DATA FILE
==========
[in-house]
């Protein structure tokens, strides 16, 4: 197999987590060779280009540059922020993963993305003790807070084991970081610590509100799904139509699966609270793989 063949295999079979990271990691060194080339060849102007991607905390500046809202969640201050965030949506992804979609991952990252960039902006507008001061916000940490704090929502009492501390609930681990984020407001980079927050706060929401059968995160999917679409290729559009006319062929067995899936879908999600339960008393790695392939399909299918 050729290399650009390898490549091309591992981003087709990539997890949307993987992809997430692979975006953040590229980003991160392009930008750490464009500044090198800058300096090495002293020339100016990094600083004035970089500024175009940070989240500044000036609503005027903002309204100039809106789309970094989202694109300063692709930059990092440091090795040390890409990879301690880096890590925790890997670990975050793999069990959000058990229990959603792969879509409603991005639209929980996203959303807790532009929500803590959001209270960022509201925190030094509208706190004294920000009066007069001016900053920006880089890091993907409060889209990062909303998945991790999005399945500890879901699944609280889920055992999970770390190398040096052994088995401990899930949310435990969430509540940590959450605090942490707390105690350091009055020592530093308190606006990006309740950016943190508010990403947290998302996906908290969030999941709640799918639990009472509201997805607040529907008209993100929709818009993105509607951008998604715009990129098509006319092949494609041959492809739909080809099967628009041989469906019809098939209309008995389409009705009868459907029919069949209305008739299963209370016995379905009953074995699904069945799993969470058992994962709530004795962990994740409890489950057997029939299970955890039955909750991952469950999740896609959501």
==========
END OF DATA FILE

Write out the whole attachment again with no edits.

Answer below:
[in-house]
């Protein structure tokens, strides 16, 4: 197999987590060779280009540059922020993963993305003790807070084991970081610590509100799904139509699966609270793989 063949295999079979990271990691060194080339060849102007991607905390500046809202969640201050965030949506992804979609991952990252960039902006507008001061916000940490704090929502009492501390609930681990984020407001980079927050706060929401059968995160999917679409290729559009006319062929067995899936879908999600339960008393790695392939399909299918 050729290399650009390898490549091309591992981003087709990539997890949307993987992809997430692979975006953040590229980003991160392009930008750490464009500044090198800058300096090495002293020339100016990094600083004035970089500024175009940070989240500044000036609503005027903002309204100039809106789309970094989202694109300063692709930059990092440091090795040390890409990879301690880096890590925790890997670990975050793999069990959000058990229990959603792969879509409603991005639209929980996203959303807790532009929500803590959001209270960022509201925190030094509208706190004294920000009066007069001016900053920006880089890091993907409060889209990062909303998945991790999005399945500890879901699944609280889920055992999970770390190398040096052994088995401990899930949310435990969430509540940590959450605090942490707390105690350091009055020592530093308190606006990006309740950016943190508010990403947290998302996906908290969030999941709640799918639990009472509201997805607040529907008209993100929709818009993105509607951008998604715009990129098509006319092949494609041959492809739909080809099967628009041989469906019809098939209309008995389409009705009868459907029919069949209305008739299963209370016995379905009953074995699904069945799993969470058992994962709530004795962990994740409890489950057997029939299970955890039955909750991952469950999740896609959501």